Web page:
‘Cancel culture’ targets prayer because atheists offended

By Bob Unruh

It was a crime spree in Ocala, Florida, several years back that left multiple children injured in shootings, and although police knew the identities of the alleged shooters, they were unable to convince witnesses to come forward.

So the chief, the late Greg Graham, listened to a recommendation from the NAACP that the community hold a private prayer event with the goal of obtaining statements that would allow the appropriate prosecutions.

With that goal, several individuals in the community set up the meeting, and Graham encouraged the attempt to obtain justice.

But now the American Center for Law and Justice is at an appeals court seeking to overturn a lower court’s claim that “government officials can no longer encourage citizens to pray amid a difficult time in their community, and volunteer chaplains can no longer lead those in their community in a time of prayer.”

The ACLU said recently its opening brief in the fight has been filed at the 11th U.S. Circuit Court of Appeals.

“Time and again, the Supreme Court has upheld government involvement in and/or association with prayer including legislative prayer, prayer in the military, prayers offered by chaplains, and calls to prayer following a crime spree or other tragic event,” the ACLJ explained.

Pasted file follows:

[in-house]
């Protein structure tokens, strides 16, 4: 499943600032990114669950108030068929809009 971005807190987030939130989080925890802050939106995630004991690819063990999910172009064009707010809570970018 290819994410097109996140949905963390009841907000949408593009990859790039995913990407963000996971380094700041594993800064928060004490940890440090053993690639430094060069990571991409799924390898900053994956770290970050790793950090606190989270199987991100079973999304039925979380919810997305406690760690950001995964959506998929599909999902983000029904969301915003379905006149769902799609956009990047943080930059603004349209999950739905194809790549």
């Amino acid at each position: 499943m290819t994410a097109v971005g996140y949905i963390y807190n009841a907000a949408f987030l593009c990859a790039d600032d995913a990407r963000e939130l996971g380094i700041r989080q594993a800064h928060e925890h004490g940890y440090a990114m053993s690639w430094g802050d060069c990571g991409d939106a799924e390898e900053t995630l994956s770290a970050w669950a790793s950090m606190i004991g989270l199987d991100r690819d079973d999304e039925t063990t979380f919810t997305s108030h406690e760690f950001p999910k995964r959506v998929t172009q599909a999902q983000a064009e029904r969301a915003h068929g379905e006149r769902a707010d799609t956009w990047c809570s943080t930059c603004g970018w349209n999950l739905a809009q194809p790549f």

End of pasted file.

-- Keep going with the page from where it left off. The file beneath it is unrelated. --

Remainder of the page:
For instance, in one decision the high court found: “[T]he Establishment Clause permits a nondiscriminatory practice of prayer at the beginning of a town council session” and “Simply having religious content or promoting a message consistent with a religious doctrine does not run afoul of the Establishment Clause.”

Beyond that issue, which should be able to be resolved easily, the ACLJ said another factor is that atheists who complained about the effort to crack down on crime claimed no other injury but being offended.

And specifically, their offense is “self-inflicted.”

“The plaintiffs testified that they opposed prayer but attended the community prayer vigil in order to observe the prayer. No one required them to attend the vigil – in fact, they were quite free to avoid it – so why should it be the fault of anyone else if they were offended?” the ACLJ said. “As Supreme Court Justice Gorsuch reiterated just last year, ‘[t]he presence of a disagreement, however sharp and acrimonious it may be, is insufficient by itself to meet Art. III’s [standing] requirements.'”

After the NAACP suggested a prayer effort, a vigil was planned and organized by private citizens, including volunteer chaplains and more.

The organizers requested, and obtained, a statement from Graham encouraging unity.

He also responded to those who later became plaintiffs that he was not allowed to cancel the private event. And his statement was similar to others he had issued encouraging resident to attend others events in the city.

The plaintiffs in the case include Daniel and Lucinda Hale, and court records show they “had never attended any other public gathering in the public square in Ocala.”

They said the “wanted” to attend to observe, “not because they wanted to participate in the vigil.”

The ACLJ explained, “The plaintiffs sought out what they perceived would be offensive conduct and attended for the sole purpose of viewing that allegedly offensive conduct in order to bring suit. Such conduct on the part of a plaintiff constitutes an attempt to manufacture standing that cannot satisfy [constitutional] jurisdictional requirements.”

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